Portsmouth council hopes HMO rule changes will cut down on numbers of larger shared homes

COUNCILLORS and residents hope new rules for shared homes in Portsmouth will prevent developers creating 'extreme' builds that house more than six people in the future.

Friday, 19th July 2019, 7:30 pm
Updated Monday, 22nd July 2019, 10:12 am
Portsmouth City Council is looking at changing rules for larger HMOs

After 10 months of work a new policy on houses in multiple occupation (HMOs) in the city is ready to be trialled.

It stipulates that any HMO conversions that increase capacity to more than six people will be subject to scrutiny on the 'potential harm' it could cause to nearby residents - if 10 per cent of homes within a 50 metre radius are also shared.

Previously the council had lost out at the appeal stage when rejecting larger HMOs.

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The council's deputy leader and member of the planning committee, Councillor Steve Pitt, explained why the change was needed. He said: 'We have always said that the 10 per cent rule was brought in to protect mixed and balanced communities.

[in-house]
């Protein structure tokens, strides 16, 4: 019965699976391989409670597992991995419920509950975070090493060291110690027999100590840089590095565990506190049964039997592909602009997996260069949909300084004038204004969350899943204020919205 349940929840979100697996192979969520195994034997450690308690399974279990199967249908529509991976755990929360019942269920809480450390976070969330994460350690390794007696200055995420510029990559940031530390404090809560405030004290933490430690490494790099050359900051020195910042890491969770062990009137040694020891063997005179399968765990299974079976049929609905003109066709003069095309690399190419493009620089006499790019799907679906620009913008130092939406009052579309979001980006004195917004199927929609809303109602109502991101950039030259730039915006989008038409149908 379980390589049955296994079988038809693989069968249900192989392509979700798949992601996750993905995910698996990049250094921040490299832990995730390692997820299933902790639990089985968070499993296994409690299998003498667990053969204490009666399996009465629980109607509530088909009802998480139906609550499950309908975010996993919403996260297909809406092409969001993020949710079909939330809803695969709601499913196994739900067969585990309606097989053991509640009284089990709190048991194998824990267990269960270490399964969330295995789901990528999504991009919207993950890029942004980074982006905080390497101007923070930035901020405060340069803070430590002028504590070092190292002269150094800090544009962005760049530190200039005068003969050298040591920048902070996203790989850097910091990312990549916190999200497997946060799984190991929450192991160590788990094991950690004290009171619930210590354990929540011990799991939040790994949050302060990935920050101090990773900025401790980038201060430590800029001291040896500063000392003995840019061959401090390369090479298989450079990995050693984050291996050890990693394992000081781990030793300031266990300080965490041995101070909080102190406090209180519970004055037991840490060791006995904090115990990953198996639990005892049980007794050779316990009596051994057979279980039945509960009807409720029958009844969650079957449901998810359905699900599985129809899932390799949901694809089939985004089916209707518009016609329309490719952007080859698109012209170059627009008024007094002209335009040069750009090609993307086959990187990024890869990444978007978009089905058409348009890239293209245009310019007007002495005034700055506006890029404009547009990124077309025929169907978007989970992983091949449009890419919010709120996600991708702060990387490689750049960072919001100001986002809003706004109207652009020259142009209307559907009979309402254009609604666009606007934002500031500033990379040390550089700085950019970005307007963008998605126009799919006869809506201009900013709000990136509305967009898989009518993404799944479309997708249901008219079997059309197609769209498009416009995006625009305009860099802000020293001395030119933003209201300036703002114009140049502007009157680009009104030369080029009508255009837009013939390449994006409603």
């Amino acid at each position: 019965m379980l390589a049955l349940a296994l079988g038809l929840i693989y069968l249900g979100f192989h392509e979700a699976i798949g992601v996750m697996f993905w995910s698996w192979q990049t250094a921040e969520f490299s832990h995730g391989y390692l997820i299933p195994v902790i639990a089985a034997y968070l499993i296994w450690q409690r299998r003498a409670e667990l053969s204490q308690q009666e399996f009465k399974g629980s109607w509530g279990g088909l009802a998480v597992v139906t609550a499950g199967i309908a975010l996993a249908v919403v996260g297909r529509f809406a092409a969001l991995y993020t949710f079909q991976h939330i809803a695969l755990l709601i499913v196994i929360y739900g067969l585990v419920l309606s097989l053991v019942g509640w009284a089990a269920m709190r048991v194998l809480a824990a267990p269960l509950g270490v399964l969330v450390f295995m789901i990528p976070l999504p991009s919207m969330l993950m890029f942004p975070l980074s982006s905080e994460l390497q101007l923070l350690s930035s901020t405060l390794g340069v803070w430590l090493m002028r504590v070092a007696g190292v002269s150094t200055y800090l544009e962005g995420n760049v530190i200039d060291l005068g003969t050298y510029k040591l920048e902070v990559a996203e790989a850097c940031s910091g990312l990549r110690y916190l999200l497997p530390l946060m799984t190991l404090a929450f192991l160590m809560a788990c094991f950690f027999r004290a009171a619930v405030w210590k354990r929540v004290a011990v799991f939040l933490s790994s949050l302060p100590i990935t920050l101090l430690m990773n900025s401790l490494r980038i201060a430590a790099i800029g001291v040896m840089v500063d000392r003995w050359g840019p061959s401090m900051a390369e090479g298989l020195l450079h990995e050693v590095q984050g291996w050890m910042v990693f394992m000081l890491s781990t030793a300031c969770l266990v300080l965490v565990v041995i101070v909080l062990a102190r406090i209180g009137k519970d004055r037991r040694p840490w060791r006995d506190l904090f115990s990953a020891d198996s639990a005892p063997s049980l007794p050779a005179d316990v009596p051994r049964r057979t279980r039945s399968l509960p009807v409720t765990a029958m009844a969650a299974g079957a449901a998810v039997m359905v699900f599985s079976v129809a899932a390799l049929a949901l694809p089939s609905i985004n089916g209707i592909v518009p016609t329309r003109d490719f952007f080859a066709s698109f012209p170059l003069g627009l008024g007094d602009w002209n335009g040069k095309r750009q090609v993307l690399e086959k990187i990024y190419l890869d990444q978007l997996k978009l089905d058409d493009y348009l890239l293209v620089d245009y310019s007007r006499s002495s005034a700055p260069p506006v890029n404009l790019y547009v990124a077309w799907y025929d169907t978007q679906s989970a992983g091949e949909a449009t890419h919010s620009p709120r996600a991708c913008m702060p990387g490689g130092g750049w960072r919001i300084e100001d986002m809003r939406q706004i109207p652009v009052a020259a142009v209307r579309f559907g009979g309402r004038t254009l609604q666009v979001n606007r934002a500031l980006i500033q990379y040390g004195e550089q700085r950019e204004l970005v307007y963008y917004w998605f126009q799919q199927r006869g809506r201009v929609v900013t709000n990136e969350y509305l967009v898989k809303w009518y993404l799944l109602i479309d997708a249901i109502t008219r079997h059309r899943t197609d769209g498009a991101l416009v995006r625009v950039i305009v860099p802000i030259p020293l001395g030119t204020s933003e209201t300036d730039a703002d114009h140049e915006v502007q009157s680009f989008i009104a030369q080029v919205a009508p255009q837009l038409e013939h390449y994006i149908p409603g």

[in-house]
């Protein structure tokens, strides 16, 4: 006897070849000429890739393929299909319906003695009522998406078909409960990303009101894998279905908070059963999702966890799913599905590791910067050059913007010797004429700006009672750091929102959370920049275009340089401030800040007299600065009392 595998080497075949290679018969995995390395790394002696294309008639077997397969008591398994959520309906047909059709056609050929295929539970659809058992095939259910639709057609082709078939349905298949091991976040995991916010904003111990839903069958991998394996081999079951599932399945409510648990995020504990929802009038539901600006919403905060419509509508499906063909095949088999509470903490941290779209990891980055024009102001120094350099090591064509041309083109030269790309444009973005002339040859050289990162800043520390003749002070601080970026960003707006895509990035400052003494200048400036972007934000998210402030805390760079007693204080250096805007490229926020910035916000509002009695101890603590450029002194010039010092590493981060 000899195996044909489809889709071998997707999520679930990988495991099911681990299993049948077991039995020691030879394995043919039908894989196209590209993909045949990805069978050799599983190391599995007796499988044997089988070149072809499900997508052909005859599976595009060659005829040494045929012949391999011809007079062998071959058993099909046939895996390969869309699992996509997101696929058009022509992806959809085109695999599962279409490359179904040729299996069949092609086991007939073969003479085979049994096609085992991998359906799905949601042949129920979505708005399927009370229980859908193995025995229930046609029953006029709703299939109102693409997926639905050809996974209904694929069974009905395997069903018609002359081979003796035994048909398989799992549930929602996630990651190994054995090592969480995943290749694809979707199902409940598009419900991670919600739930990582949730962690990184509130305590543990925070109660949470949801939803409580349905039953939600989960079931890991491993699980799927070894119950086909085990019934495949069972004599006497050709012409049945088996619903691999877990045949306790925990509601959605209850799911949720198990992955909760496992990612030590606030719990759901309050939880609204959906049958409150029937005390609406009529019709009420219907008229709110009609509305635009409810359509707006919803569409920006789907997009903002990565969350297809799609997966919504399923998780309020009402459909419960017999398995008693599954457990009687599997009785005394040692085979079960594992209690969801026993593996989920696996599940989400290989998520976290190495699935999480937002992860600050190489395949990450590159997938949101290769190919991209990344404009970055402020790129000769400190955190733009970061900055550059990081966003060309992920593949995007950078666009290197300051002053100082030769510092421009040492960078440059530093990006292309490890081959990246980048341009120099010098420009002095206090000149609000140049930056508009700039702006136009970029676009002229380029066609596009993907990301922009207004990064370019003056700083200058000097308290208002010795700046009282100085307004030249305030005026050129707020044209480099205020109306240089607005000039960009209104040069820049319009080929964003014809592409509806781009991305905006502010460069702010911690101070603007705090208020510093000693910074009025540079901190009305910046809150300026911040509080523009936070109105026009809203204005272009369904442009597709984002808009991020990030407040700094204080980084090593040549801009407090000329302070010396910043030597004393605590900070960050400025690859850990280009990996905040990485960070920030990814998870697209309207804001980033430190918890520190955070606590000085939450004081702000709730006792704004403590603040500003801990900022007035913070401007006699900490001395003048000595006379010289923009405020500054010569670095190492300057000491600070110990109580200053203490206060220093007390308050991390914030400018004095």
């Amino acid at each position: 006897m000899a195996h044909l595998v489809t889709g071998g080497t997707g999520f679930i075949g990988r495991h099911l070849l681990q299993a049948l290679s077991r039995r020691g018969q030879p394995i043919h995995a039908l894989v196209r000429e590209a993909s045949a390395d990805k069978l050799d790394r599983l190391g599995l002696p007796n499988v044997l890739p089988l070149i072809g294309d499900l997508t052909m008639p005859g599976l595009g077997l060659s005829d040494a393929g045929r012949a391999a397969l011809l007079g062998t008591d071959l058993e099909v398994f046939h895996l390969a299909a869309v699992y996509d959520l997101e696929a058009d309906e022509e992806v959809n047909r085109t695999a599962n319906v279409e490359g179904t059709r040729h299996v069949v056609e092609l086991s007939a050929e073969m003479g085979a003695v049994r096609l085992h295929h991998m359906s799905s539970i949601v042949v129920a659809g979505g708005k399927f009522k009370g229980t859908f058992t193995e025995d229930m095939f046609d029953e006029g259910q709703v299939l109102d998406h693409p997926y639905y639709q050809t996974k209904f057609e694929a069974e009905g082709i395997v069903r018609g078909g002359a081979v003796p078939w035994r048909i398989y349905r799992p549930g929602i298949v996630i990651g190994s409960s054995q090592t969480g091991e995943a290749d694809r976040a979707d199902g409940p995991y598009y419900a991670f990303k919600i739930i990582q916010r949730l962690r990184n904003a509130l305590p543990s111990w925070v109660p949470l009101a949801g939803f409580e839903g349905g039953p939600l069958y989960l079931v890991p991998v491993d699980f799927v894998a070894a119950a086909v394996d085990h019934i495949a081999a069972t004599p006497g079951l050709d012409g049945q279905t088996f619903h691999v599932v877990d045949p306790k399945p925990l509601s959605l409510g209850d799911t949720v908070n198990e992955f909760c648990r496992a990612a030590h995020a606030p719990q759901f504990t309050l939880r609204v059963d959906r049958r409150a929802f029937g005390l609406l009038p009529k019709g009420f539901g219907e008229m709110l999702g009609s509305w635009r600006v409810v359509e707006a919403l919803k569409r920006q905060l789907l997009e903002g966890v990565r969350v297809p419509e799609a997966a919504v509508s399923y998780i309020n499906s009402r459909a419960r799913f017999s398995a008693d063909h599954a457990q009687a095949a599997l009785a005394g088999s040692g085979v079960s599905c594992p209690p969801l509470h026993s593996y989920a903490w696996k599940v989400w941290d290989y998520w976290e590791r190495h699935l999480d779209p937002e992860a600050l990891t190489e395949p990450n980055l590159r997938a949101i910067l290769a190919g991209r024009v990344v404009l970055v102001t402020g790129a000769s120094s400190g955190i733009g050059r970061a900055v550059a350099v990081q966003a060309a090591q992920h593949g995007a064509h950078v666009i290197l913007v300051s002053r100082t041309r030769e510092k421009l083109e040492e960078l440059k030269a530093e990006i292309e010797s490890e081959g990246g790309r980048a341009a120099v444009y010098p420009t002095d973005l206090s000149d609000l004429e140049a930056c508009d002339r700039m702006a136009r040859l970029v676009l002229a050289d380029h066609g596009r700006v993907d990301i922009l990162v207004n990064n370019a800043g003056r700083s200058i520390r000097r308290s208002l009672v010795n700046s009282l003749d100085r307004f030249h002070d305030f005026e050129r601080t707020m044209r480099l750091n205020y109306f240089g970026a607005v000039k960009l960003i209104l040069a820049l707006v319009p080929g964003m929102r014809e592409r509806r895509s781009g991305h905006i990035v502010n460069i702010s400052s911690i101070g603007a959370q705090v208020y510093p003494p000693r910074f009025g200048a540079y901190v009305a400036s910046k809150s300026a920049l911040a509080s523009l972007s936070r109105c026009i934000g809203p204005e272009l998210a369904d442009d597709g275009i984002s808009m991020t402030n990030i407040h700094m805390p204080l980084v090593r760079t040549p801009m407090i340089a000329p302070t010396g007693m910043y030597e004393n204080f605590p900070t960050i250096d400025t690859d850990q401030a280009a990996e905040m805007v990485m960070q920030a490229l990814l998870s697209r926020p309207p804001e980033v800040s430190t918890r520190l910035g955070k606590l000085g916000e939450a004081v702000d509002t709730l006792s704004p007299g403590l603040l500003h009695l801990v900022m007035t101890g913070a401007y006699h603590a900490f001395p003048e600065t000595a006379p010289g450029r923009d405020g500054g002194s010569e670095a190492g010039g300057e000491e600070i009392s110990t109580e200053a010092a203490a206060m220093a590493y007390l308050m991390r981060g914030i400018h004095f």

'But we have regularly lost appeals on it. In all but one situation we have lost appeals, therefore, we are making the change because it gives us a better case.

'Also it's not about the amount of HMOs in Portsmouth, it's about certain areas that have a really high concentration of them.'

St Thomas and Central Southsea wards have the highest levels of shared homes in the city. In 2017 Hudson Road in Southsea was found to have 70 per cent of houses as HMOs, and St Bailey's Road, also in Southsea had 68 per cent.

The East St Thomas Residents' Forum played an active part in amending the policy.

Martin Willoughby, from the forum, said: 'These shared homes are so attractive to developers and landlords because you can charge more than £4,000 a month in rent, whereas you'd be looking at £1,500 if it was a family home.

'But in our ward there are already too many HMOs. Developers can't buy any more so they're trying to extend the ones they already have, some with eight or more tenants.’

He added: 'The changes to these "super HMOs" are so extreme that there's no way they will ever go back to being family homes.'

Changes will be considered at a cabinet meeting on Wednesday, July 24.